NORTH ADAMS, Mass. — The schools' Facilities and Finance subcommittee is recommending that Greylock School close at the end of this school year.
School officials say a number of factors are being considered in accelerating the closing — declining enrollment, the building's physical condition and, not least of all, a looming $2.4 million budget deficit.
The city is currently pursuing a school building project to replace Greylock with a new $61 million structure at same location to open in fall 2027. At that time, Brayton Elementary will close.
The subcommittee began discussions last week as administrators laid out a preliminary proposal to close Greylock School to offset costs.
The first proposal was to shift Greylock pupils to Brayton for an estimated cost savings of about $750,000. The subcommittee asked for a proposal to implement the new grade span configuration and how that would affect staffing and budgeting.
At Monday's meeting, the savings was estimated at about $1 million that in addition to the extra $200,000 coming in state Chapter 70 aid, would cut the deficit in half.
The total savings would come to $1,267,840, cutting the deficit to $967,027, or a 4.8 percent increase, for fiscal 2025. This will be the baseline for further reductions.
The grade-span configuration, approved by the School Committee last year as part of the building project, would turn Greylock into an early education center and shift all children in Grades 3 to 6 to Colegrove Park Elementary School.
"So we started the conversation by saying we were going to close Greylock and move everybody to Brayton, and then as we explored at our last meeting, why move them twice?" said Mayor Jennifer Macksey. "And I agree, why move them twice. By starting the grade-span school, it seems its better for the students."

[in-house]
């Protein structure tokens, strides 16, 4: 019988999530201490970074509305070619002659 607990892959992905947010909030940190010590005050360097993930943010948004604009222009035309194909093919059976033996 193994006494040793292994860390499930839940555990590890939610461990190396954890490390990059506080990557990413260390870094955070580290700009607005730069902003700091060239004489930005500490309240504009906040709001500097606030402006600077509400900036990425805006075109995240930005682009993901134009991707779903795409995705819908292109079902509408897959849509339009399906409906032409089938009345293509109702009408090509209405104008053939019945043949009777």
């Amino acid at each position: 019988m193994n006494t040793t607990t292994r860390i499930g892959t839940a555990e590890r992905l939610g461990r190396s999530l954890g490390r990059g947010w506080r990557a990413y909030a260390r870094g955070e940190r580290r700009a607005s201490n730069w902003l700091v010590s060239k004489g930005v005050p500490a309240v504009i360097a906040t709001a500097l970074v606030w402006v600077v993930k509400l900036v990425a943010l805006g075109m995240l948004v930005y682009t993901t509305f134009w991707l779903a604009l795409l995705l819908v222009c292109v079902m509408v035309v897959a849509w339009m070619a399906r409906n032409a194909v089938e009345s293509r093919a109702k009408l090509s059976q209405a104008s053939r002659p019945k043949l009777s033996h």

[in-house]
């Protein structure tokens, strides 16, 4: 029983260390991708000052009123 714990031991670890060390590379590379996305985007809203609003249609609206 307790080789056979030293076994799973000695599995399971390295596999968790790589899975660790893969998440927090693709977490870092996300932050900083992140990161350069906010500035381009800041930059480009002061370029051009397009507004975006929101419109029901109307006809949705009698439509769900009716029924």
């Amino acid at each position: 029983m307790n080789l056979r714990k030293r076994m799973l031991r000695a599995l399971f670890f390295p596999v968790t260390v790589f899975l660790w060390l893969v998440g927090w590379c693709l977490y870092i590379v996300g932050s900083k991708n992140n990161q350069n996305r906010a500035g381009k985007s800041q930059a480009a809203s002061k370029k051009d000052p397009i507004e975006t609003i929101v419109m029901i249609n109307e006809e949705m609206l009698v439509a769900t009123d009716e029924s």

Member Richard Alcombright agreed, saying he believed kids are extremely resilient in these situations.
"I think it's important that they know they're going to stay in their cohorts. ... in some way, shape or form, Greylock will follow them," he said. "Maybe not in the same classrooms but in the same buildings and same other types of activities."
The North Adams Public Schools has seen an enrollment decline of several hundred, from 1,439 in 2018 to 1,153 this year. Should the School Committee accept the recommendation, the enrollment at each school is expected to be 397 at Brayton (assuming a full prekindergarten) and 372 at Colegrove Park. The schools' capacity is 449 for Brayton and 420 for Colegrove.
Superintendent Barbara Malkas said the consolidation is not expected to increase classroom sizes as the state average is 24 students and the largest for North Adams is about 20.
In response to questions from Alcombright, she said the special education programs would be located with their appropriate grade span. Organizing the schools this way will also make it easier for certain special programs since they would not have to shift between schools.
The reorganization would result in the elimination of about 22 positions, although the administration is recommending adding a STEM (science, technology, engineering and math) specialist for each school. The current principal at Brayton still has a year left on her contract and the idea is to shift her to seventh grade at Drury High.
"We need to marshal our resources in relation to our shrinking enrollment and what have you," said committee member Tara Jacobs. "But ideally, also use the savings as an opportunity to play with the STEM positions and on any of the ways that we can find to enrich programming that we're offering while consolidating our resources together."
Some of the posts may be vacated by retirements or by teachers who decide they don't want to change schools, said Malkas, who added she has spoken with some union leaders.
The administration also has to assess the loss of important positions from the ending of Elementary and Secondary School Emergency Relief Funds this year such as nurse leader, adjustment counselors and behavior techs.
"This exercise is not done for us, we have quite a bit of work to do in exactly really honing that number, what is our actual gap closure in this scenario," Malkas said. "And then there's the personnel side of things."